Spaniels trained to help conservationists save ornate box turtles

As the warming sun of spring spreads across America, our stunningly beautiful box turtles emerge from their winter slumber. In rural parts of the country, they are a familiar and welcome sight, but thanks to habitat encroachment by humans, dangerous highways, and roadways, and a host of other threats, box turtles are threatened and becoming rarer. Now box turtle conservation has help from some furry turtle enthusiasts who are experts in finding them.

In Iowa, specially-trained Boykin spaniels from Montana are helping conservationists track the remaining ornate box turtles on land owned by the Bur Oak Land Trust, a non-profit attempting to save habitat for creatures like the box turtles.

A reporter for Iowa Public Radio, Kate Payne went on a turtle-hunting expedition with John Rucker, a 70-year old dog trainer and turtle expert from Montana who works with four dogs who seem to have taken to collecting turtles (without harming them) all on their own at first. Now, he and his dogs, Jenny Wren, Mink, Jaybird, and Rooster travel the country helping locate the hard-to-spot reptiles for scientists and conservationists.

Payne joined Rucker on a turtle expedition on the Bur Oak Land Trust’s property in Eastern Iowa. When the dogs spot a turtle in the grassy fields and undergrowth, they become incredibly excited.

“You will notice that as soon as they strike a scent trail their tails will start wagging furiously, and then their whole demeanor becomes extremely excitable,” Rucker explains.

According to the Iowa City Press-Citizen:

“Rucker, now in his early seventies, is said to have entered the turtle-finding business almost by accident when he was training bird dogs several decades ago. While training to scent on bird species, one of his Boykins brought back a turtle instead, and soon the dog was bringing other turtles to his master, gently gripped in his mouth. Rucker used the scent in box turtle shells to train other dogs and he soon became a popular contact for researchers.”

Rucker described how his dogs started collecting turtles for him in an interview. (see video at the end of this article)

“I was living in the mountains of East Tennesse, where there are are a lot of box turtles, Eastern box turtles,” explained Rucker. “And I had one Boykin spaniel at the time and he had an interesting sort of a mystical personality. And one day he just started bringing me box turtles. I praised him. I didn’t encourage him, but I praised him and he comprehended that I was interested in them, so he took it upon himself to find more and more and more. He became absolutely obsessed with it,” he said.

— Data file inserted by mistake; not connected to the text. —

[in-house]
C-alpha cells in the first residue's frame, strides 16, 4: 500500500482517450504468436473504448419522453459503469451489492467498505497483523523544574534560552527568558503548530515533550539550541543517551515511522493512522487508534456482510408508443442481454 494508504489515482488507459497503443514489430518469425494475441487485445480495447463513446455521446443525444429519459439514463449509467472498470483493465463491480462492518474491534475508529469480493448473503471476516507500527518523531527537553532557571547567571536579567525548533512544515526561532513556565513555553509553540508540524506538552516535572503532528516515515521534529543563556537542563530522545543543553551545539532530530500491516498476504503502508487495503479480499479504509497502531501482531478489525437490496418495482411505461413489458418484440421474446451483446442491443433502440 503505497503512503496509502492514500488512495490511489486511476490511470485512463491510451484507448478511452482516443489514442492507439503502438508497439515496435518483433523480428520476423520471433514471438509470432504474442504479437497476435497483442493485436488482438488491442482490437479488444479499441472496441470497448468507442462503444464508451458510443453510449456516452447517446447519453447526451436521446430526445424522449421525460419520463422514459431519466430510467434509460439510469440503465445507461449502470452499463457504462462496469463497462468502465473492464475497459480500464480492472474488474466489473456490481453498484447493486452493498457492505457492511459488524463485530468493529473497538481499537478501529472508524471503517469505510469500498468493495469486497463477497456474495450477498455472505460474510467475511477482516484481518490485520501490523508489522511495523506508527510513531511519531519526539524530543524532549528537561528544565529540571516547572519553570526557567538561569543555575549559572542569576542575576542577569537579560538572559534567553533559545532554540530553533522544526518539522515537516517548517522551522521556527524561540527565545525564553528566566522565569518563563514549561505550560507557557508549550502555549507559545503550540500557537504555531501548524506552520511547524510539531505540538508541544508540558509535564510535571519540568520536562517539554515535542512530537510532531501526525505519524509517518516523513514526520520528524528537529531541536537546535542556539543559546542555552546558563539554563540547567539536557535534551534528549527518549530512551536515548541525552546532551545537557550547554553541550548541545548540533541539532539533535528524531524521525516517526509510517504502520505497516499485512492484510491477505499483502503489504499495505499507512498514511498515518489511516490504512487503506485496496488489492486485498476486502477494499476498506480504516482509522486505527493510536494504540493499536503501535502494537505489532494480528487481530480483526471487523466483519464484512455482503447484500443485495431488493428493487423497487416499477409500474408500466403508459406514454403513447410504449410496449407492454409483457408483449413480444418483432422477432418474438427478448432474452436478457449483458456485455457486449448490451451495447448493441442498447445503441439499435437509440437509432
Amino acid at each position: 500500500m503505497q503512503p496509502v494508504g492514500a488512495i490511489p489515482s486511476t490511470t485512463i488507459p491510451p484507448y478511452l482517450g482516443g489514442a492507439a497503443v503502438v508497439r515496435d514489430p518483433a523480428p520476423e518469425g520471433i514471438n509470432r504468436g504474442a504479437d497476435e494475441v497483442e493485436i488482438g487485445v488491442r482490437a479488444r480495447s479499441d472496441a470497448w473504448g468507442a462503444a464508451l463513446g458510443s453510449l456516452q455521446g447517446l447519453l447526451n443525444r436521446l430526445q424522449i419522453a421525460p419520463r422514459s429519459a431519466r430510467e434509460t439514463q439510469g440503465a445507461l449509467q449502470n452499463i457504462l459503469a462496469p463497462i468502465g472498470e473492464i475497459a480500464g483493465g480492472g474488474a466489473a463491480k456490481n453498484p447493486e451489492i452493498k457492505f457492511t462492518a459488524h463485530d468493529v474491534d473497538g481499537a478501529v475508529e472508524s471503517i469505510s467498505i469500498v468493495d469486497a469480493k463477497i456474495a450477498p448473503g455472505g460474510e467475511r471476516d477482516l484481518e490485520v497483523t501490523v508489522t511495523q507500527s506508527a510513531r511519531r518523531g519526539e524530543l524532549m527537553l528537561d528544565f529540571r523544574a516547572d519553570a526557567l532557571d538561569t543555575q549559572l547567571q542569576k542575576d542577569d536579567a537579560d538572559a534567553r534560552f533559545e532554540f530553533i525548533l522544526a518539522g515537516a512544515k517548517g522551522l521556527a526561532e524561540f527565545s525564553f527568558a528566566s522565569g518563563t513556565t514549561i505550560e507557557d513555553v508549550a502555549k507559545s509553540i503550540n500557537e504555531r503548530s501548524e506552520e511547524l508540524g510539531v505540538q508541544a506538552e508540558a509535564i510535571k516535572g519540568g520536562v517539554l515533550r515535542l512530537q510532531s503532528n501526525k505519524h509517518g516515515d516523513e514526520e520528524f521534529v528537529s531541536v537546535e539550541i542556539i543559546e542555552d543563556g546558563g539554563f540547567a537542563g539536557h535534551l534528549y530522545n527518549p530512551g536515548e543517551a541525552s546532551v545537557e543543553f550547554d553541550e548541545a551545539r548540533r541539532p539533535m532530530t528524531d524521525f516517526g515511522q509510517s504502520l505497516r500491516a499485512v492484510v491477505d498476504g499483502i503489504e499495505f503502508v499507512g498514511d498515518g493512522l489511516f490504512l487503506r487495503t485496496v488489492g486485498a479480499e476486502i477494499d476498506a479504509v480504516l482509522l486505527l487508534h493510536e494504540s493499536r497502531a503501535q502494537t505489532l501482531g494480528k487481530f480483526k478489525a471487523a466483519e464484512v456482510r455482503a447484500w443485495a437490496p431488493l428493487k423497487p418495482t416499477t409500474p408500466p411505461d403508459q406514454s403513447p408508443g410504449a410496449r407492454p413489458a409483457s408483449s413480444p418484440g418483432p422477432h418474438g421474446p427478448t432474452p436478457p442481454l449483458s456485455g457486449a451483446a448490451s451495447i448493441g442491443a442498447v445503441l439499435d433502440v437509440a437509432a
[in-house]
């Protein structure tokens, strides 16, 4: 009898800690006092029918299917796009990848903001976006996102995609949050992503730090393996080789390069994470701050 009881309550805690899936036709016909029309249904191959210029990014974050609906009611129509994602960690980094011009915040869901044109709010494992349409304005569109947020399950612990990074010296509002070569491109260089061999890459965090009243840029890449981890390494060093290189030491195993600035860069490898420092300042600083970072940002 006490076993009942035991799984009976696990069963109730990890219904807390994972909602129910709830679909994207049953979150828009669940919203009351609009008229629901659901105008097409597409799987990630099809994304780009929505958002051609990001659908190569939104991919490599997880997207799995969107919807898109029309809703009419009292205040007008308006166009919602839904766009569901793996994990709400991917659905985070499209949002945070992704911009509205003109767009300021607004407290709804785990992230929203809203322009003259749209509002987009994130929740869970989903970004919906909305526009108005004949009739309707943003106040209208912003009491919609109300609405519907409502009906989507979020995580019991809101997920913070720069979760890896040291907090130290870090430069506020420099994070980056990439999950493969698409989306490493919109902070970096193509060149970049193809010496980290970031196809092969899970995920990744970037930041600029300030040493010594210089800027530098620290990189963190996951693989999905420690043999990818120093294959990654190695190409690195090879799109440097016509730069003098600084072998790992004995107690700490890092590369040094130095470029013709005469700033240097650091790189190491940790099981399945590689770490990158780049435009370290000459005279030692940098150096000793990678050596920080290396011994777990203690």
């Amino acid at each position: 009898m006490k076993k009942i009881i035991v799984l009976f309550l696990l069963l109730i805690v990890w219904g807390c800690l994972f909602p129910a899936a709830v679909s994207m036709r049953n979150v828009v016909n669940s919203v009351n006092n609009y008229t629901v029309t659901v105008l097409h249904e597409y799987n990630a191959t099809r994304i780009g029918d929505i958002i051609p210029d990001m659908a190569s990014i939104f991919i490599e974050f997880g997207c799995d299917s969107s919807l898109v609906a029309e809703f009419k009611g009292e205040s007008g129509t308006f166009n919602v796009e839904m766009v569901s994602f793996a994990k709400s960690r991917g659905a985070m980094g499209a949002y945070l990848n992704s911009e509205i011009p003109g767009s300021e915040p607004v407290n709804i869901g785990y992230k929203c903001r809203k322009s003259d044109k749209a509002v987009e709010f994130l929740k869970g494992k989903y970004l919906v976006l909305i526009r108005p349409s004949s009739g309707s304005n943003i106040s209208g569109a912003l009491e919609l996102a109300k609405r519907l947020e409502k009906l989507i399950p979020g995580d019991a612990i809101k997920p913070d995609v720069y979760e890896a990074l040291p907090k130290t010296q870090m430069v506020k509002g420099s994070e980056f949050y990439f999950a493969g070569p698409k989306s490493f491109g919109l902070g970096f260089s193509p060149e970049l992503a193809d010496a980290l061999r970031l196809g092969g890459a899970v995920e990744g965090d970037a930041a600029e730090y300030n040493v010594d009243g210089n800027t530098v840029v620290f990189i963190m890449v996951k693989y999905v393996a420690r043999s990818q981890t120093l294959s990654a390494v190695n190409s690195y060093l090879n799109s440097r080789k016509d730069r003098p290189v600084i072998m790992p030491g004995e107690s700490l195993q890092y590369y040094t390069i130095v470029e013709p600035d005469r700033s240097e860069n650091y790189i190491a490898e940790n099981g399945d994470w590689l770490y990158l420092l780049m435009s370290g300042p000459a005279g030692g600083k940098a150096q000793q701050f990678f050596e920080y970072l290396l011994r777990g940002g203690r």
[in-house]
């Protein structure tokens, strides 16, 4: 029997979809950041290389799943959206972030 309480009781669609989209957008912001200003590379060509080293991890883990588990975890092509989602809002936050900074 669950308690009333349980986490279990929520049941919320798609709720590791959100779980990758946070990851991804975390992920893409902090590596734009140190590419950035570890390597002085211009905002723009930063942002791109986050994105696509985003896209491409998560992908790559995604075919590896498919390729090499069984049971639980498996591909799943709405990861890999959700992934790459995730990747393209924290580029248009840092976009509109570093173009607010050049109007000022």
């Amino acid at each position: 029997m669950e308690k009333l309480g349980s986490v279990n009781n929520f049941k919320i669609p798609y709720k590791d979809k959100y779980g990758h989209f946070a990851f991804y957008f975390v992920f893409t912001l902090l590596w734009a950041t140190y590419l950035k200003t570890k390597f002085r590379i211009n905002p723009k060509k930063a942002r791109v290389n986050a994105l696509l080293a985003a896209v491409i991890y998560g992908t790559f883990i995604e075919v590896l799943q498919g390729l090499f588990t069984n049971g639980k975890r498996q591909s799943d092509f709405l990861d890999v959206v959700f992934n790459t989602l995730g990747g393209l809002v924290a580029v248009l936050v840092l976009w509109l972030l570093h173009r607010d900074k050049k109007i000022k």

From there, the first dog guru trained the other spaniels that soon joined his family, and before long, word spread far and wide enough that researchers started contactin Rucker for his dogs’ help in tracking turtles.

The ornate box turtles have intricate markings of golden yellow, orange, or red on a neutral grey and black background. Their markings are unique, so much so that the researchers don’t have to tag or mark them in any way. The pattern on the plastron of their shell underneath each turtle is like a one-of-a-kind fingerprint, so they take pictures of the turtle’s shell to track each one. The hinged lower shell allows the turtles to close up entirely inside their shell like a “box.”

Once the dogs bring the turtles to Rucker, the scientists weigh them, take measurements, test their blood for diseases and potential health problems, and photograph them, recording the data carefully. The information helps them manage the habitat and improve the survival rates for the threatened species.

The box turtles are the only native terrestrial species of turtle in Iowa, living mostly on the land. They used to roam the vast prairies along with the herds of American Bison, but those days are long gone, and the meadows were plowed by European settlers. Now the slow-moving ornate box turtles are one of the most vulnerable species in the state.

With the help of his enthusiastic pups, Rucker is able to track down far more turtles than would be possible for humans. He once found as many as 85 turtles during a 10-day search in Iowa, while humans could find only 12 in comparison. Today, Jason Taylor from the land trust says he’d be happy if the dogs find ten turtles this spring.

“The turtles are very camouflaged and not easy to find,” said Taylor. “If we can find ten this spring with the dogs, I’ll be through the roof.”

By tracking the populations of box turtles, the researchers get an indication of environmental health overall. As long-lived species that can live for 80 years, their health over the years can tell us valuable information about the health of the environments we all rely on. Turtles are one part of the interconnected web of life, and a beautiful one we should all help to preserve for future generations.

In 2017, Nebraska made the ornate box turtle its state reptile:

 

See more about John Rucker and conservationists working to save box turtles below:


Featured image: CCO Public Domain, Google, photo Ryan Wagner/ Special to the Press-Citizen

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Matthew Silvan
 

Progressive liberal from the American south. Working to educate and inform on issues like preserving the environment, equality for minorities and women, and improving the quality of life for mankind and our ecosystem. Following the facts in the face of a movement to follow only the money.

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